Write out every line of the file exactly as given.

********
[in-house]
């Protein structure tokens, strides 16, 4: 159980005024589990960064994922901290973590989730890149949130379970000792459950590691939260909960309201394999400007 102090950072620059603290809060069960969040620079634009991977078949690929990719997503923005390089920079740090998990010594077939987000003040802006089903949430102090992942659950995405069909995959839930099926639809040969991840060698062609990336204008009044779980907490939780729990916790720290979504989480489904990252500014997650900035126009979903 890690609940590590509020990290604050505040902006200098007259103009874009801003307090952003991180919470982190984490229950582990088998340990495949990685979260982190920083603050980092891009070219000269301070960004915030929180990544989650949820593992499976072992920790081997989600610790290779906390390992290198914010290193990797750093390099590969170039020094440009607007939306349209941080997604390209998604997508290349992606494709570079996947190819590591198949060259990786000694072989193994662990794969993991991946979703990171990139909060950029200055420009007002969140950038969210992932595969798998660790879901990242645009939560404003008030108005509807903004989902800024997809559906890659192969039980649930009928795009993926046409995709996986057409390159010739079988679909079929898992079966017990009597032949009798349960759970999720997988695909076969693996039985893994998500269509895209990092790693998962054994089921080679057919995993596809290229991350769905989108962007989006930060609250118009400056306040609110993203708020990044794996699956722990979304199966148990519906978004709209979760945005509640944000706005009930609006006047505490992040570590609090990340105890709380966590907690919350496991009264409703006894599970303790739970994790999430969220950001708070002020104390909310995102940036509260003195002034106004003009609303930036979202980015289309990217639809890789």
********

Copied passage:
[in-house]
């Protein structure tokens, strides 16, 4: 159980005024589990960064994922901290973590989730890149949130379970000792459950590691939260909960309201394999400007 102090950072620059603290809060069960969040620079634009991977078949690929990719997503923005390089920079740090998990010594077939987000003040802006089903949430102090992942659950995405069909995959839930099926639809040969991840060698062609990336204008009044779980907490939780729990916790720290979504989480489904990252500014997650900035126009979903 890690609940590590509020990290604050505040902006200098007259103009874009801003307090952003991180919470982190984490229950582990088998340990495949990685979260982190920083603050980092891009070219000269301070960004915030929180990544989650949820593992499976072992920790081997989600610790290779906390390992290198914010290193990797750093390099590969170039020094440009607007939306349209941080997604390209998604997508290349992606494709570079996947190819590591198949060259990786000694072989193994662990794969993991991946979703990171990139909060950029200055420009007002969140950038969210992932595969798998660790879901990242645009939560404003008030108005509807903004989902800024997809559906890659192969039980649930009928795009993926046409995709996986057409390159010739079988679909079929898992079966017990009597032949009798349960759970999720997988695909076969693996039985893994998500269509895209990092790693998962054994089921080679057919995993596809290229991350769905989108962007989006930060609250118009400056306040609110993203708020990044794996699956722990979304199966148990519906978004709209979760945005509640944000706005009930609006006047505490992040570590609090990340105890709380966590907690919350496991009264409703006894599970303790739970994790999430969220950001708070002020104390909310995102940036509260003195002034106004003009609303930036979202980015289309990217639809890789």